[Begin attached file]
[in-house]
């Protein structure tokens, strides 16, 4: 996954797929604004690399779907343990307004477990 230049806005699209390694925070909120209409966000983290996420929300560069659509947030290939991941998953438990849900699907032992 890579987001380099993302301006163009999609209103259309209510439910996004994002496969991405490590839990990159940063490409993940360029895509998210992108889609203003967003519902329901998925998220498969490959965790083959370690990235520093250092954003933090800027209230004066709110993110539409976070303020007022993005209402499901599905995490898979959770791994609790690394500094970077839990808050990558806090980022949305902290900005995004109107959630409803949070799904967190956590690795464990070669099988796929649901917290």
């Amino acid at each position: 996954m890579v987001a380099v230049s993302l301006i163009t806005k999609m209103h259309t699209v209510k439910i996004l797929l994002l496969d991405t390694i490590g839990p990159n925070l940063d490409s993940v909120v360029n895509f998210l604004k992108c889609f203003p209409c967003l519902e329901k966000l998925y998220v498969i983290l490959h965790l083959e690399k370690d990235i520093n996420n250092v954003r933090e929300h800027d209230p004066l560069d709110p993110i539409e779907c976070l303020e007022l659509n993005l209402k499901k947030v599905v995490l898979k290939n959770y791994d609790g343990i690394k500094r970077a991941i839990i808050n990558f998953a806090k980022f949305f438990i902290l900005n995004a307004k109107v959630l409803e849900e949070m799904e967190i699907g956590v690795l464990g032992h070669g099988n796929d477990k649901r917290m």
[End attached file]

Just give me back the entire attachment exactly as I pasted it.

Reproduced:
[in-house]
């Protein structure tokens, strides 16, 4: 996954797929604004690399779907343990307004477990 230049806005699209390694925070909120209409966000983290996420929300560069659509947030290939991941998953438990849900699907032992 890579987001380099993302301006163009999609209103259309209510439910996004994002496969991405490590839990990159940063490409993940360029895509998210992108889609203003967003519902329901998925998220498969490959965790083959370690990235520093250092954003933090800027209230004066709110993110539409976070303020007022993005209402499901599905995490898979959770791994609790690394500094970077839990808050990558806090980022949305902290900005995004109107959630409803949070799904967190956590690795464990070669099988796929649901917290």
């Amino acid at each position: 996954m890579v987001a380099v230049s993302l301006i163009t806005k999609m209103h259309t699209v209510k439910i996004l797929l994002l496969d991405t390694i490590g839990p990159n925070l940063d490409s993940v909120v360029n895509f998210l604004k992108c889609f203003p209409c967003l519902e329901k966000l998925y998220v498969i983290l490959h965790l083959e690399k370690d990235i520093n996420n250092v954003r933090e929300h800027d209230p004066l560069d709110p993110i539409e779907c976070l303020e007022l659509n993005l209402k499901k947030v599905v995490l898979k290939n959770y791994d609790g343990i690394k500094r970077a991941i839990i808050n990558f998953a806090k980022f949305f438990i902290l900005n995004a307004k109107v959630l409803e849900e949070m799904e967190i699907g956590v690795l464990g032992h070669g099988n796929d477990k649901r917290m």